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Africa Geographic Travel

So a car is rolling down a hill, at the bottom of which is a cliff and a 400-metre sheer drop to rocks below, and inside the car is a guy enjoying a steaming mug of coffee. He is concerned that the car seems to be picking up speed and heading towards certain destruction. He has considered pulling up the handbrake to stop the car and prevent disaster. But that would also spill his coffee, which he does not want to do. And so he continues sipping and rolling down that hill. What does this have to do with grey parrots?

CITES is that man sipping the coffee. They know that they need to pull up that handbrake and prevent certain disaster (grey parrot extinction in the wild). But by doing so, they will spill some coffee (the many legal and illegal traders, politicians and breeding factory owners who rely on the trade of wild-caught grey parrots for their livelihoods and, in some cases, their vast fortunes).

African grey parrots in flight in Odzala ©Dana Allen
African grey parrots in flight in Odzala ©Dana Allen

On the table at the upcoming CITES CoP17 conference in South Africa will be the upgrading of the status of grey parrots from Appendix 2 to Appendix 1, which will mean no further trade.

This is where you come in…

I am not convinced that members of CITES have the guts to do this, to pull up that handbrake. It’s complicated, apparently. They need encouragement, coercion perhaps.

By signing the petition below, put together by the respected World Parrot Trust, you will make your voice heard. Then send this post to your friends and ask them to do the same.

If you don’t know much about the topic, read my article, Shades of Grey, or scan this startling summary:

Approximately 1.36 million wild-caught grey parrots have been exported legally since 1975, and when one factors in the 33-60% death rate during transport, the likely number of parrots actually trapped legally from the wild is probably more than 3 million birds. There is no accurate estimate for the number of illegal birds taken from the wild – but it would certainly add significantly to this offtake figure. When one considers that total wild populations have crashed to an estimated 560,000 to 12.7 million birds, this offtake figure is staggering.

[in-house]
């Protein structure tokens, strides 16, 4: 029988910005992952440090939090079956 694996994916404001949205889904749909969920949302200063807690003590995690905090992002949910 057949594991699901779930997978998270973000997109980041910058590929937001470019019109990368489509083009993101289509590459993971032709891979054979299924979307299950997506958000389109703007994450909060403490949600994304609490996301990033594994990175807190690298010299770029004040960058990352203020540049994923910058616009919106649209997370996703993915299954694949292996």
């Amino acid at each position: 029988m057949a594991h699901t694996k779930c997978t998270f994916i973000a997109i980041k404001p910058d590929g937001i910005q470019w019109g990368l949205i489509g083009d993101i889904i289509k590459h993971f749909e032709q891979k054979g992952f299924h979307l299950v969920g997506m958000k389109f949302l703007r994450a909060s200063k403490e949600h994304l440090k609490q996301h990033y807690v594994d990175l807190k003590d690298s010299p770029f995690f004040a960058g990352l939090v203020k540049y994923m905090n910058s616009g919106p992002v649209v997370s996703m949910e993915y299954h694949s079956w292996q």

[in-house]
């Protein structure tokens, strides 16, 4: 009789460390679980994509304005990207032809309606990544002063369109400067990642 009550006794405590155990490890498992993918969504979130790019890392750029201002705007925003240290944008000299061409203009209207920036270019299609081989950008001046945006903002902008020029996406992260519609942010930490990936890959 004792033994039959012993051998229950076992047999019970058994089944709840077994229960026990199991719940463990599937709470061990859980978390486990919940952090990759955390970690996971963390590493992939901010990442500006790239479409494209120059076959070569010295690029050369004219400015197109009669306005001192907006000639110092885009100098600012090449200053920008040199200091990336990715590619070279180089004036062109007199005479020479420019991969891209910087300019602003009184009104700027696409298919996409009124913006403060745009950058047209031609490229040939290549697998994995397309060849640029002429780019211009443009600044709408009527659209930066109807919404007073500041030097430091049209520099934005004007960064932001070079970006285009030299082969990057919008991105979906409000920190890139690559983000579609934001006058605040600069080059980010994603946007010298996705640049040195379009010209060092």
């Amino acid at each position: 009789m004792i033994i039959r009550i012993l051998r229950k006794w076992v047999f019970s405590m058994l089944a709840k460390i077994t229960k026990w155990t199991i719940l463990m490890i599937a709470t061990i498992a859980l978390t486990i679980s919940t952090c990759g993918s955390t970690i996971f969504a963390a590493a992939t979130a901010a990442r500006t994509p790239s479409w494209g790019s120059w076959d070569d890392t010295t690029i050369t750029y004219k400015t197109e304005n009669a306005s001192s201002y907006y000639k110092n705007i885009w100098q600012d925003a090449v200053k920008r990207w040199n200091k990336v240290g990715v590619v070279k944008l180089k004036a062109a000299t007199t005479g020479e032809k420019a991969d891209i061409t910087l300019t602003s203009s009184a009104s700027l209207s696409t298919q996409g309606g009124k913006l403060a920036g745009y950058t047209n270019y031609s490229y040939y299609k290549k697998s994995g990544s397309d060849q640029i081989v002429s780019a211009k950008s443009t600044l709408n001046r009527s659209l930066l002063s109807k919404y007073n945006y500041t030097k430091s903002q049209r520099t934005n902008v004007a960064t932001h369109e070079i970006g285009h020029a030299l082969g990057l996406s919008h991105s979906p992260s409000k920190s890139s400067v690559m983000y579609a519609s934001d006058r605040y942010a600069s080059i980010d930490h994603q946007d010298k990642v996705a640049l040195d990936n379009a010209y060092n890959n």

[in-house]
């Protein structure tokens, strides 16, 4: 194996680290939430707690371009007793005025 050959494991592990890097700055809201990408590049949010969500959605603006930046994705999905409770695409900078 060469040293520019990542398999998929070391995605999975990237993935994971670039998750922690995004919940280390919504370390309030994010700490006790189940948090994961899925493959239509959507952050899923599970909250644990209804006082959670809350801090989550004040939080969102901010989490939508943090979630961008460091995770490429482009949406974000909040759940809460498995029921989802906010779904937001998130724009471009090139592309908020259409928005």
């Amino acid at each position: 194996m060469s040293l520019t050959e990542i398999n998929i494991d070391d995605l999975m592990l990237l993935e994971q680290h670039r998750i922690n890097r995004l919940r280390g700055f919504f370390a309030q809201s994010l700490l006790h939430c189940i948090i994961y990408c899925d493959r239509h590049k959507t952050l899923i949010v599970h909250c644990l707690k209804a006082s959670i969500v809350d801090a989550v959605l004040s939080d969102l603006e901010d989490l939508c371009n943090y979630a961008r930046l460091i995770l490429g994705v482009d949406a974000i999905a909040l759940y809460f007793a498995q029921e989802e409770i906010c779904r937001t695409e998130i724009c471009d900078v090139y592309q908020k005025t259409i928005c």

A captured adult grey parrot being placed in a transport box in the DRC ©TL2 Project
Wild-caught immature grey parrots in the DRC ©TL2 Project

Message to CITES: Move the grey parrot Psittacus erithacus to Appendix I and end the trade of this globally threatened species for good.

Please sign your name, share with your friends, and help us to save thousands of wild parrots!

Make a difference and sign the petition here.

An African grey parrot in Odzala ©Dana Allen
An African grey parrot in Odzala ©Dana Allen

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I am a proud African and honoured to be CEO of Africa Geographic. My travels in Africa are in search of wilderness, elusive birds and real people with interesting stories. I live in Hoedspruit, next to the Kruger National Park, with my wife Lizz and 2 Jack Russells. When not travelling or working I am usually on my mountain bike somewhere out there. I qualified as a chartered accountant but found my calling sharing Africa's incredibleness with you. My motto is "Live for now, have fun, be good, tread lightly and respect others. And embrace change". Connect with me on LinkedIn

Africa Geographic Travel
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